This is why we are faced with officially sanctioned apostasy in our own church. It has finally happened. What do we do? The first thing to say is that the report has not yet been endorsed by the house of Bishops. We must pray for them and lobby them as politely but intensively as we can before their meeting to discuss the document. Groups like Church Society, Reform, CEEC must play their part, but perhaps more importantly local DEF’s or other orthodox groupings at Diocesan level, and of course individual parishes. We need to make it clear to the Bishops that we stand by Bishop Keith, and urge them to do the same; that on their response to this report God will be judging their effectiveness as shepherds. As Peter Ould has said, this is the time for the godly among them to stand up and be counted. The bishops can vote to kick this report into touch, reaffirm the church’s traditional teaching without equivocation, and start again, building on +Keith’s vision and suggested course of action. Or they can challenge supporters of the report to put a motion to Synod to change the teaching of the church, and have a real public debate. If this does not happen, and the report is endorsed, then it is difficult to see how to avoid many cases of impaired fellowship between bible believing clergy and congregations, and Bishops who voted for the report. AMiE is now up and running and ready to help in those circumstances.
Secondly, those with orthodox views need to pray and plan together in a much wider coalition than currently exists. Among those who believe that Christian discipleship is incompatible with homosexual practice, there will be disagreement about strategy should the report be endorsed by the Bishops. Should we refuse to engage at all with the facilitated conversations, or send a few people to them as an evangelistic exercise or a fact finding mission in interfaith dialogue? Should we cap parish share, break off relations with the Bishop, etc? Can those who come to different conclusions continue to work together? One urgent task must be to develop materials which help clergy and laity fully understand and articulate the “better vision” for human sexuality which is clear from the Bible and orthodox Christian tradition, and of which Bishop Keith speaks.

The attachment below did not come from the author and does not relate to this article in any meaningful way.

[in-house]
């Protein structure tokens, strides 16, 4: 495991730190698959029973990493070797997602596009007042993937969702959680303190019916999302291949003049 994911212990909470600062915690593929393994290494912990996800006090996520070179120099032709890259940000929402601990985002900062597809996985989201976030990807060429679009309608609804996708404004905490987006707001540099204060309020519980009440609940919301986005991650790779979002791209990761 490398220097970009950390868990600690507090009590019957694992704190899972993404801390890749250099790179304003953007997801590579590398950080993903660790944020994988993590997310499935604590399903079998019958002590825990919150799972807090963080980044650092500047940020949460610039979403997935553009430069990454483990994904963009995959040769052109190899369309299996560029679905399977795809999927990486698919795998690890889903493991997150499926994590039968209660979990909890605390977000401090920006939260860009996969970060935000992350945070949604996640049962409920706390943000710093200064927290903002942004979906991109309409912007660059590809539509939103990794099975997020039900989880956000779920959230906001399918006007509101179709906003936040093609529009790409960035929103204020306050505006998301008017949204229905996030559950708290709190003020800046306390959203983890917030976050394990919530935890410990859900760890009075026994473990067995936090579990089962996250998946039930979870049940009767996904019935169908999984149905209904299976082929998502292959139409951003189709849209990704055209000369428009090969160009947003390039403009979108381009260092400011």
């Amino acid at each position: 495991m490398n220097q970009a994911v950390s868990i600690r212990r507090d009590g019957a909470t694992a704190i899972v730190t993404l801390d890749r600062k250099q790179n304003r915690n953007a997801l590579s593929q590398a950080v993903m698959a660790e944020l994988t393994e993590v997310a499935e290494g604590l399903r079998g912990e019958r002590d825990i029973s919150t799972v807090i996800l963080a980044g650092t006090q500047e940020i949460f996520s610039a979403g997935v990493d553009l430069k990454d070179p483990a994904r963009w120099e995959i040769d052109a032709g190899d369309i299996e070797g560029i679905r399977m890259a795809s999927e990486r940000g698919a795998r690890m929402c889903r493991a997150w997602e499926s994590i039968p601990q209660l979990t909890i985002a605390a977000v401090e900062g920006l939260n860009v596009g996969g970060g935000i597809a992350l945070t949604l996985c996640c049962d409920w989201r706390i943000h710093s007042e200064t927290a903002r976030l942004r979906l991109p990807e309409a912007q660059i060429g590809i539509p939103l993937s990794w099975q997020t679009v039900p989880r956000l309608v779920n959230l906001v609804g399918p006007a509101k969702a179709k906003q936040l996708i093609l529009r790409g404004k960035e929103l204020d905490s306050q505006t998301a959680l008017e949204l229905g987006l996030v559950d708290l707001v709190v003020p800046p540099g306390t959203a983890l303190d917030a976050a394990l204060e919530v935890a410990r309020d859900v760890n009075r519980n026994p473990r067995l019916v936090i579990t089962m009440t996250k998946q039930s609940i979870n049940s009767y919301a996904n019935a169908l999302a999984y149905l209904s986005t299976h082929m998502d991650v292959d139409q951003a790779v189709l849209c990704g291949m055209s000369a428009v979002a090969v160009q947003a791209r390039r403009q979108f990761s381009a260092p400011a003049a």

Thirdly, there has to be a question mark about the response of the charismatic churches, the New Wine network, HTB, Alpha etc. Will some of them recognize the potential spiritual danger, and join a conservative coalition to oppose this major, albeit back door, change in the church’s ethical teaching and practice? Some will, and we look forward to joining with them. Others may feel, I think wrongly, that reports, and decisions by official commissions and Synods are irrelevant to their work of ministry. Sadly though there are some churches which may be accommodating their theological position to be more in line with the culture.
Fourth, orthodox Anglicans need to work out a clear understanding of prayer and blessing. There is already a common practice of praying for God’s blessing on all sorts of people (for example, in the streets) without suggesting that they are converted or endorsing their lifestyle – is this valid? Should an exception be made for gay couples because of the sin of homosexual practice? If not, what are the differences between praying for a stranger on the street who is distressed, praying with an unmarried couple who have no intention of marrying or of following Christ but who want their child baptized, and praying with a gay couple? The Pilling Report’s conclusions should not make a difference to how we answer these questions, but they force us to be able to articulate a response that is pastorally sensitive and biblically faithful.
Finally, another other elephant in the room. Let’s watch carefully to see what Archbishop Justin says and does.